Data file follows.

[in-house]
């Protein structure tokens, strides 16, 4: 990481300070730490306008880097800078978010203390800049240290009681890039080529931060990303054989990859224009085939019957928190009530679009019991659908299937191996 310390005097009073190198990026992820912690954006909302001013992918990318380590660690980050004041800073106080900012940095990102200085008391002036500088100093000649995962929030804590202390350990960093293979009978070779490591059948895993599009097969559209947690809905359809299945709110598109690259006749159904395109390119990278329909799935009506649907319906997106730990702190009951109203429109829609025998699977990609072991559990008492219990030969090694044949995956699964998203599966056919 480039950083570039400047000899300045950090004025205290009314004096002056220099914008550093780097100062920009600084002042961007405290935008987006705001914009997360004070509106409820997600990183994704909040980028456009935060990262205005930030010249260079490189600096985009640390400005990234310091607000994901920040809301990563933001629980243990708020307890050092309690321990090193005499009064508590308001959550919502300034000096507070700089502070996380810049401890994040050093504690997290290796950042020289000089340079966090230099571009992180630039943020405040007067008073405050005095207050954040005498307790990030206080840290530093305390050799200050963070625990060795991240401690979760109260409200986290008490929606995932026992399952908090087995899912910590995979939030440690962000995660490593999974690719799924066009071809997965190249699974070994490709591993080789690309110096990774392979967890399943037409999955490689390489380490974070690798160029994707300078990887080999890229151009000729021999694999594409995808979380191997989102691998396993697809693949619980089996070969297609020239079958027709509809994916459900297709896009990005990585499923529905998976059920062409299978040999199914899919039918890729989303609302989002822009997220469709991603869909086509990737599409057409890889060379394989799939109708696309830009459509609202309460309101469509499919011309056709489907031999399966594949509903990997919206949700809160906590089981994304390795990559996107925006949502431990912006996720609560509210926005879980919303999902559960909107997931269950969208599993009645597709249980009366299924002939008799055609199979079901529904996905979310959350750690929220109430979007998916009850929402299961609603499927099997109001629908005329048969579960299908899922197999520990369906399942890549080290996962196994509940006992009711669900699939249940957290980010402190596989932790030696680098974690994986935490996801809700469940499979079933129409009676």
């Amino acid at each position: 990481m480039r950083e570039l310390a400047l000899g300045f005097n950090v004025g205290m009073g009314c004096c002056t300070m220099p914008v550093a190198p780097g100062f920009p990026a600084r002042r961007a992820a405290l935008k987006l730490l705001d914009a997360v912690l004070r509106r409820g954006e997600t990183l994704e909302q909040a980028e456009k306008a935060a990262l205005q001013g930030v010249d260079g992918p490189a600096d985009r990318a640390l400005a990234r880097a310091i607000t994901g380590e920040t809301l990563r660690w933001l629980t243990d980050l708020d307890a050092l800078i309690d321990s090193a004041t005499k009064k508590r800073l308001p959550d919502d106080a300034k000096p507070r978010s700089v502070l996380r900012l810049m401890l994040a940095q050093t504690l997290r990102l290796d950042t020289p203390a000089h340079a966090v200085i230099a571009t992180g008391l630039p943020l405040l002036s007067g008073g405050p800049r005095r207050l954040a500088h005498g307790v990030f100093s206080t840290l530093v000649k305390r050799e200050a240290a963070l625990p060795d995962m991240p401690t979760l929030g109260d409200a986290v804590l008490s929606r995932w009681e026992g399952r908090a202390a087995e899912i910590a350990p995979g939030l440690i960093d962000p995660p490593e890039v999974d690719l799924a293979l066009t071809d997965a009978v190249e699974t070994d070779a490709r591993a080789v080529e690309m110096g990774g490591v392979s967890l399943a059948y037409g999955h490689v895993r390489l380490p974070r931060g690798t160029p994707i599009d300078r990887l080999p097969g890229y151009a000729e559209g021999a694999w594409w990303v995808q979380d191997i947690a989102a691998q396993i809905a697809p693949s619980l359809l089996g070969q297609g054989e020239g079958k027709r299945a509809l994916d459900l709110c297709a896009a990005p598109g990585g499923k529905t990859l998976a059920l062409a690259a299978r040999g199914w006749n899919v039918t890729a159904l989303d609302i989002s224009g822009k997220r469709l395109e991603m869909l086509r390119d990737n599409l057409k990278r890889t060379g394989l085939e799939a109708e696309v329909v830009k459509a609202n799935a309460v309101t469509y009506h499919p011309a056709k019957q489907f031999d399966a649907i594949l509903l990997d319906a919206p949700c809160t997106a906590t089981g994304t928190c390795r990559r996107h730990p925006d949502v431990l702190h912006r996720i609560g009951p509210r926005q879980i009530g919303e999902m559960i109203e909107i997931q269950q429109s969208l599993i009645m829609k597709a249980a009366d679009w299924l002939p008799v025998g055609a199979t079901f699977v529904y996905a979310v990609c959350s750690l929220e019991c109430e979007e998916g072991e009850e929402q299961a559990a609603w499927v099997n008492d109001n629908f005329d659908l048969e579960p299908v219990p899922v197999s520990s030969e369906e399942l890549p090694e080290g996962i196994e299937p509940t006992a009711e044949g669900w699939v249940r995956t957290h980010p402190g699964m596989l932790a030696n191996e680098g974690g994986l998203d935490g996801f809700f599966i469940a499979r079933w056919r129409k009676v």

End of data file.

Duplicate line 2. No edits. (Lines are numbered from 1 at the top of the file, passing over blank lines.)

């Protein structure tokens, strides 16, 4: 990481300070730490306008880097800078978010203390800049240290009681890039080529931060990303054989990859224009085939019957928190009530679009019991659908299937191996 310390005097009073190198990026992820912690954006909302001013992918990318380590660690980050004041800073106080900012940095990102200085008391002036500088100093000649995962929030804590202390350990960093293979009978070779490591059948895993599009097969559209947690809905359809299945709110598109690259006749159904395109390119990278329909799935009506649907319906997106730990702190009951109203429109829609025998699977990609072991559990008492219990030969090694044949995956699964998203599966056919 480039950083570039400047000899300045950090004025205290009314004096002056220099914008550093780097100062920009600084002042961007405290935008987006705001914009997360004070509106409820997600990183994704909040980028456009935060990262205005930030010249260079490189600096985009640390400005990234310091607000994901920040809301990563933001629980243990708020307890050092309690321990090193005499009064508590308001959550919502300034000096507070700089502070996380810049401890994040050093504690997290290796950042020289000089340079966090230099571009992180630039943020405040007067008073405050005095207050954040005498307790990030206080840290530093305390050799200050963070625990060795991240401690979760109260409200986290008490929606995932026992399952908090087995899912910590995979939030440690962000995660490593999974690719799924066009071809997965190249699974070994490709591993080789690309110096990774392979967890399943037409999955490689390489380490974070690798160029994707300078990887080999890229151009000729021999694999594409995808979380191997989102691998396993697809693949619980089996070969297609020239079958027709509809994916459900297709896009990005990585499923529905998976059920062409299978040999199914899919039918890729989303609302989002822009997220469709991603869909086509990737599409057409890889060379394989799939109708696309830009459509609202309460309101469509499919011309056709489907031999399966594949509903990997919206949700809160906590089981994304390795990559996107925006949502431990912006996720609560509210926005879980919303999902559960909107997931269950969208599993009645597709249980009366299924002939008799055609199979079901529904996905979310959350750690929220109430979007998916009850929402299961609603499927099997109001629908005329048969579960299908899922197999520990369906399942890549080290996962196994509940006992009711669900699939249940957290980010402190596989932790030696680098974690994986935490996801809700469940499979079933129409009676």